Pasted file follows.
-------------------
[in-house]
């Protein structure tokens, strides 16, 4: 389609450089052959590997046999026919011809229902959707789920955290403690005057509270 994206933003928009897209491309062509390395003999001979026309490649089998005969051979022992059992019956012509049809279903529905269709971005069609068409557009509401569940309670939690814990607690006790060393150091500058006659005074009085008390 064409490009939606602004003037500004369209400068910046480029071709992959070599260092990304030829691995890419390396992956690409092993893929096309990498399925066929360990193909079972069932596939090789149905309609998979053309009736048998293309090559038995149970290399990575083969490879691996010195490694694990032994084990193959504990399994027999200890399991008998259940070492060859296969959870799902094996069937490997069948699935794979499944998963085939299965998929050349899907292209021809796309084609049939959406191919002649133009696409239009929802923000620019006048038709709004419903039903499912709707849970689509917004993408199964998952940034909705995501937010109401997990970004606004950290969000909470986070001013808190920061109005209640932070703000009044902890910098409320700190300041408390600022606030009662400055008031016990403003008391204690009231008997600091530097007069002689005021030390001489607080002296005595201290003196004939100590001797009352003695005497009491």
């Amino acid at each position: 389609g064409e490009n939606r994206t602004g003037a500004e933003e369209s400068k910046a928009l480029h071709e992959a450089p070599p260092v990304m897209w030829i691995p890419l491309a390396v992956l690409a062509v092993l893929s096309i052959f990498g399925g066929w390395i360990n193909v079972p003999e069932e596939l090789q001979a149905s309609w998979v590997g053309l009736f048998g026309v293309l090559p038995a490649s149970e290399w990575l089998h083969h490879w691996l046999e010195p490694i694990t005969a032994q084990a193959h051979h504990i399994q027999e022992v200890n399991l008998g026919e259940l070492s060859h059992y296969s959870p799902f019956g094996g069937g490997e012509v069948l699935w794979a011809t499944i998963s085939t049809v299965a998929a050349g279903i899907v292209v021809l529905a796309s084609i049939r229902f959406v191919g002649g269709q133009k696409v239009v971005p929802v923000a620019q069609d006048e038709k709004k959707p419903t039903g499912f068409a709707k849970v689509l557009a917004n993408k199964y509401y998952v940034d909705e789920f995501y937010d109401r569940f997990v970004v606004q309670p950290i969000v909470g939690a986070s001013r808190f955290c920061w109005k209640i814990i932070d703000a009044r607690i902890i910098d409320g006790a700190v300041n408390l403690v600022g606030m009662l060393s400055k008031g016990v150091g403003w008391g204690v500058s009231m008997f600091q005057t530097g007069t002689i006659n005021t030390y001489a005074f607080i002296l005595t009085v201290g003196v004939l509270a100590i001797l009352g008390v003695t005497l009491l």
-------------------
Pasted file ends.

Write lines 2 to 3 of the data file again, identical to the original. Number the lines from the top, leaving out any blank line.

């Protein structure tokens, strides 16, 4: 389609450089052959590997046999026919011809229902959707789920955290403690005057509270 994206933003928009897209491309062509390395003999001979026309490649089998005969051979022992059992019956012509049809279903529905269709971005069609068409557009509401569940309670939690814990607690006790060393150091500058006659005074009085008390 064409490009939606602004003037500004369209400068910046480029071709992959070599260092990304030829691995890419390396992956690409092993893929096309990498399925066929360990193909079972069932596939090789149905309609998979053309009736048998293309090559038995149970290399990575083969490879691996010195490694694990032994084990193959504990399994027999200890399991008998259940070492060859296969959870799902094996069937490997069948699935794979499944998963085939299965998929050349899907292209021809796309084609049939959406191919002649133009696409239009929802923000620019006048038709709004419903039903499912709707849970689509917004993408199964998952940034909705995501937010109401997990970004606004950290969000909470986070001013808190920061109005209640932070703000009044902890910098409320700190300041408390600022606030009662400055008031016990403003008391204690009231008997600091530097007069002689005021030390001489607080002296005595201290003196004939100590001797009352003695005497009491």
């Amino acid at each position: 389609g064409e490009n939606r994206t602004g003037a500004e933003e369209s400068k910046a928009l480029h071709e992959a450089p070599p260092v990304m897209w030829i691995p890419l491309a390396v992956l690409a062509v092993l893929s096309i052959f990498g399925g066929w390395i360990n193909v079972p003999e069932e596939l090789q001979a149905s309609w998979v590997g053309l009736f048998g026309v293309l090559p038995a490649s149970e290399w990575l089998h083969h490879w691996l046999e010195p490694i694990t005969a032994q084990a193959h051979h504990i399994q027999e022992v200890n399991l008998g026919e259940l070492s060859h059992y296969s959870p799902f019956g094996g069937g490997e012509v069948l699935w794979a011809t499944i998963s085939t049809v299965a998929a050349g279903i899907v292209v021809l529905a796309s084609i049939r229902f959406v191919g002649g269709q133009k696409v239009v971005p929802v923000a620019q069609d006048e038709k709004k959707p419903t039903g499912f068409a709707k849970v689509l557009a917004n993408k199964y509401y998952v940034d909705e789920f995501y937010d109401r569940f997990v970004v606004q309670p950290i969000v909470g939690a986070s001013r808190f955290c920061w109005k209640i814990i932070d703000a009044r607690i902890i910098d409320g006790a700190v300041n408390l403690v600022g606030m009662l060393s400055k008031g016990v150091g403003w008391g204690v500058s009231m008997f600091q005057t530097g007069t002689i006659n005021t030390y001489a005074f607080i002296l005595t009085v201290g003196v004939l509270a100590i001797l009352g008390v003695t005497l009491l």